I am a member of the 4 RAR Association, Qld but between May 1968 and May 1969 I was a pilot with 9 Squadron, RAAF. Sometime in 1969, I decided that instead of coming back to a bed every night, I should experience “life on the wild side”.
Earlier negotiations with the Special Air Service (SAS) had produced the advice that they would take me on a ten man patrol. I therefore asked my commanding officer (CO) if I could go with them. As it turned out, my CO very sensibly baulked at the idea. He did however agree that I could go out on a patrol with an Infantry company. Negotiations led me to being imposed on Major Michael (Midge) Morrison’s C Company, 4 RAR.
The Warrant Officer in charge of the 4 RAR helicopter pad at Nui Dat, WO2 Les O’Keefe, outfitted me with all the gear I needed. I was rather concerned however, that he could not keep from smiling during the kitting out process. I was given an SLR rifle which I had long ago forgotten how to operate but kept my RAAF issue 9mm pistol which I was sure I could remember how to fire. In the afternoon I was dropped into the C Company position and quickly realised that I had made a serious mistake!
Voices were subdued and there was much strange activity around nightfall which was repeated very, very early in the morning. After breakfast, the company started out on its patrol and I was placed in the middle of a file of Diggers. From time to time hand signals were passed to me by the soldier in front and while I tried to repeat them to the soldier behind me, it was clear that I had no talent as a mimic. In fact, after one particular shambolic attempt to pass on a signal, I looked back and was acutely embarrassed to see the Digger looking at me with an expression of fierce contempt. I don’t know who he was, but if he is reading this, I sincerely apologise.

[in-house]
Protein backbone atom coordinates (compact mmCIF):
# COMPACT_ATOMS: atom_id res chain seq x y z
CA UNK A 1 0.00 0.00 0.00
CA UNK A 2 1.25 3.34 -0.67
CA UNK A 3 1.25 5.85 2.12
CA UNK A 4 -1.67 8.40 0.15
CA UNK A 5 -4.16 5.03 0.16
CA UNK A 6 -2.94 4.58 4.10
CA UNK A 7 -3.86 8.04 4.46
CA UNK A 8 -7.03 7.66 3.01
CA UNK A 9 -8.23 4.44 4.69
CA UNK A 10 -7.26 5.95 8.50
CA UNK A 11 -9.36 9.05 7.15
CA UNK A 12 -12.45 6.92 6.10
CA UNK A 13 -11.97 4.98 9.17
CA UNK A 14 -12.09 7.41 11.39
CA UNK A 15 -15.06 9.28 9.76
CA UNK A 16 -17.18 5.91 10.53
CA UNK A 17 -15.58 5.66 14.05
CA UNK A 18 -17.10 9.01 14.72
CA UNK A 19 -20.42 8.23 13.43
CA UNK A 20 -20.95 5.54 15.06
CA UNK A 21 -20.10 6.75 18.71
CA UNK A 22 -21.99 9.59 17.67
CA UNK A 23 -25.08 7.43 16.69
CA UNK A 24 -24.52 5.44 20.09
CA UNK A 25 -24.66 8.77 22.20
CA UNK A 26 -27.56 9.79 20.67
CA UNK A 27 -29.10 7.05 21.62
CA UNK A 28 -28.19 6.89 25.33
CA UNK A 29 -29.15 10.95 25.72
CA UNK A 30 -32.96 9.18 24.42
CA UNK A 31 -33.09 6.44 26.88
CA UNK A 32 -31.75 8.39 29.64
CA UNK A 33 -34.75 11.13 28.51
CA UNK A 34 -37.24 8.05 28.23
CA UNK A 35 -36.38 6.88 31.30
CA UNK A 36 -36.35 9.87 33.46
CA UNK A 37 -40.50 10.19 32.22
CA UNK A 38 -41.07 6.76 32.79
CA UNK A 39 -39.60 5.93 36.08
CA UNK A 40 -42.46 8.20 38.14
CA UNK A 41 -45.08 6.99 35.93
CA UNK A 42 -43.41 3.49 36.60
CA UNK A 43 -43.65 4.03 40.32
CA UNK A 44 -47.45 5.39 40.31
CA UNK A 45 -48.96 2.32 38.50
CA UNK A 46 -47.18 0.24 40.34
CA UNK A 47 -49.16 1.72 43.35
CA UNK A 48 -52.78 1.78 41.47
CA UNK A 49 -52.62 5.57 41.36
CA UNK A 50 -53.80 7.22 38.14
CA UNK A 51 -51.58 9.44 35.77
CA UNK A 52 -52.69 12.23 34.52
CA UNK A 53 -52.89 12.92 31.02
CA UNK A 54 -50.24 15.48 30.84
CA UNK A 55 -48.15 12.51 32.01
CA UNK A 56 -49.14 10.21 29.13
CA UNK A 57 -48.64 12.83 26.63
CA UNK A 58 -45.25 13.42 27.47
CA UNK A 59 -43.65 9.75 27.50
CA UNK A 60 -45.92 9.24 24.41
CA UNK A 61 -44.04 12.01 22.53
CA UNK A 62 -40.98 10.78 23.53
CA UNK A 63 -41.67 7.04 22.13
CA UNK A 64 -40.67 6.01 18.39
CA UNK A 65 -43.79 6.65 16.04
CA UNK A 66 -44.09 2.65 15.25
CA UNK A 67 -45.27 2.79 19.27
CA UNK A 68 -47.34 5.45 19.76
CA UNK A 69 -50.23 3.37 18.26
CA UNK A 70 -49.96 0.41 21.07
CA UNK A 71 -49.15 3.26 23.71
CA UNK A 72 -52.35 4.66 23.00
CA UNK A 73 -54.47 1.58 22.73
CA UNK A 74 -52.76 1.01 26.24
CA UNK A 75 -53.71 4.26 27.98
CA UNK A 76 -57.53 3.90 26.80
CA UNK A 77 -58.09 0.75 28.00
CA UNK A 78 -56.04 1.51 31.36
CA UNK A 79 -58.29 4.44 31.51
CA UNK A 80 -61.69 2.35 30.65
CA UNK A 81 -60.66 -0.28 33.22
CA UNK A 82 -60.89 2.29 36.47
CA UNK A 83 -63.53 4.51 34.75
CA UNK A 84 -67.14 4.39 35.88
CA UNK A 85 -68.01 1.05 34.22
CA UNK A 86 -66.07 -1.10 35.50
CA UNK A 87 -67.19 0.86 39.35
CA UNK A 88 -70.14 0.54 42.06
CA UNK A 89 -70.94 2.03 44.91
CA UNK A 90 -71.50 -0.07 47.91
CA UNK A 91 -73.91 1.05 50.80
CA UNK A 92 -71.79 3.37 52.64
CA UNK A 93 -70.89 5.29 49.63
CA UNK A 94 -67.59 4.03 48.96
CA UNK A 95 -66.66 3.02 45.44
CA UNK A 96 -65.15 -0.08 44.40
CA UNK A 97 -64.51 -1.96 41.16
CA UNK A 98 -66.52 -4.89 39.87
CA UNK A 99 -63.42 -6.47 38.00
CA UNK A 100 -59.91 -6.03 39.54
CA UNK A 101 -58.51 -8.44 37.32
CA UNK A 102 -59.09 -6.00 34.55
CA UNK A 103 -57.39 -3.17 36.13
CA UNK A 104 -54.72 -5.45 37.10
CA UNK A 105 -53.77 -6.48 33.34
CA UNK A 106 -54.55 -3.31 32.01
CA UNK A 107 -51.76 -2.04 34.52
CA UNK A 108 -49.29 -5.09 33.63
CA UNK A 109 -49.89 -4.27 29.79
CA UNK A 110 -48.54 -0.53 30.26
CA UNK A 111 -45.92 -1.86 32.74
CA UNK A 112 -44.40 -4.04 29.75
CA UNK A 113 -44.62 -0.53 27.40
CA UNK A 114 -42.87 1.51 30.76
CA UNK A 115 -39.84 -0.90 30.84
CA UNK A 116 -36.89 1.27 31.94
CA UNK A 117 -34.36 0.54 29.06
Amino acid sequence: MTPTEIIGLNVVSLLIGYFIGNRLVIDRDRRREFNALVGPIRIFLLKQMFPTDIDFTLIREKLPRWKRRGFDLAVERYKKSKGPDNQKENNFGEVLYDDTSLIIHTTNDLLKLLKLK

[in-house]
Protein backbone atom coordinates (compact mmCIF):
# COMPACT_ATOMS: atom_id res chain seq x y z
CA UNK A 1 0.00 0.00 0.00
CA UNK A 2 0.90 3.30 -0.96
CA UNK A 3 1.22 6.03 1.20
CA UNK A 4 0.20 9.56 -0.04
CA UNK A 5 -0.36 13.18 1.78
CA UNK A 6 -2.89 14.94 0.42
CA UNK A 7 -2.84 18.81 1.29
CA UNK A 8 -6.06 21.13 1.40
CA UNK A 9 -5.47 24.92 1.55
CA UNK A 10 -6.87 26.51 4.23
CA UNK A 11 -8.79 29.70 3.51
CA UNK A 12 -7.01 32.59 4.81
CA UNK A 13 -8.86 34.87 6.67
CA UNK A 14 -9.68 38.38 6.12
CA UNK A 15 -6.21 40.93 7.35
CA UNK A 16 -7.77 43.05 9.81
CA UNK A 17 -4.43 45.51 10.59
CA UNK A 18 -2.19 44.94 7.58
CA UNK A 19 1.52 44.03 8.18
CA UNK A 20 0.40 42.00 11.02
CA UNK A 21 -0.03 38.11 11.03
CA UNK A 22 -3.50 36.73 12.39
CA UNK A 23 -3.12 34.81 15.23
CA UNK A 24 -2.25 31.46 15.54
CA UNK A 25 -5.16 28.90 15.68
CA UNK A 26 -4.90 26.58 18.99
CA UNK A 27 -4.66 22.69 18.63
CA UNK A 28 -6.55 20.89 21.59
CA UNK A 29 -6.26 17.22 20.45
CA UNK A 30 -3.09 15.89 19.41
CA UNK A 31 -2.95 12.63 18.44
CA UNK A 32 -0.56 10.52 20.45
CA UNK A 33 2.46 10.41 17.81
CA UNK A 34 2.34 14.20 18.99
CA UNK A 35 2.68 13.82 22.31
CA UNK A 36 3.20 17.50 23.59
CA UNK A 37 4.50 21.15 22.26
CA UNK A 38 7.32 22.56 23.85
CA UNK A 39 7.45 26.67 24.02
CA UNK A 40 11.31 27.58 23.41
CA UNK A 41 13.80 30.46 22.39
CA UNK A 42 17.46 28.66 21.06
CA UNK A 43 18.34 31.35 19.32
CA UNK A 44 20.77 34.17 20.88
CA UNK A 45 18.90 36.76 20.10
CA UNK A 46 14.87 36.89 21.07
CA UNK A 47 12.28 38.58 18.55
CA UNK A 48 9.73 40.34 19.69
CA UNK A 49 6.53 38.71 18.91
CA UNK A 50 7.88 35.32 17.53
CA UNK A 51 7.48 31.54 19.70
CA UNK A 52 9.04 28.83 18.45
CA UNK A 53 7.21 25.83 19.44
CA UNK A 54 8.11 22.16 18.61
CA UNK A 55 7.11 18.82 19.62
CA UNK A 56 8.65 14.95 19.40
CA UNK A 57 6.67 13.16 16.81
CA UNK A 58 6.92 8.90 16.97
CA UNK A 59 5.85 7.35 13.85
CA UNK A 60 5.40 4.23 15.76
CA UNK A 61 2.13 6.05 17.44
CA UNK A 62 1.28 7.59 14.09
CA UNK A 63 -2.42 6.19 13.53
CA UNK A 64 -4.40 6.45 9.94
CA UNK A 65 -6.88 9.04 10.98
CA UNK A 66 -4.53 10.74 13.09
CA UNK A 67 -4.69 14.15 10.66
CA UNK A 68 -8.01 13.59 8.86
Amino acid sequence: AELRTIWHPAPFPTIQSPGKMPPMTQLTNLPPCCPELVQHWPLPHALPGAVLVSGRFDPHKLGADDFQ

After some time scrambling over and through difficult terrain, we adopted our ambush positions. Not too long after doing so, there was a bang. I immediately looked up to see what was going on and was more than a mite concerned to see that everyone else had their heads down . At that stage I decided that if shooting got under way, I would put my head down and not raise it again until I heard an Australian voice telling me that it was OK to look up.
Some hours later, one of the 9 Squadron Iroquois helicopters arrived at the company on a resupply mission. The crew of the aircraft were astonished to see one of their own board the aircraft to fly away, but the relief on the faces of the Diggers who looked after me was the memory that I really treasure. May God bless you all.
Submitted by : Wing Commander Hedley Thomas AM (Retd)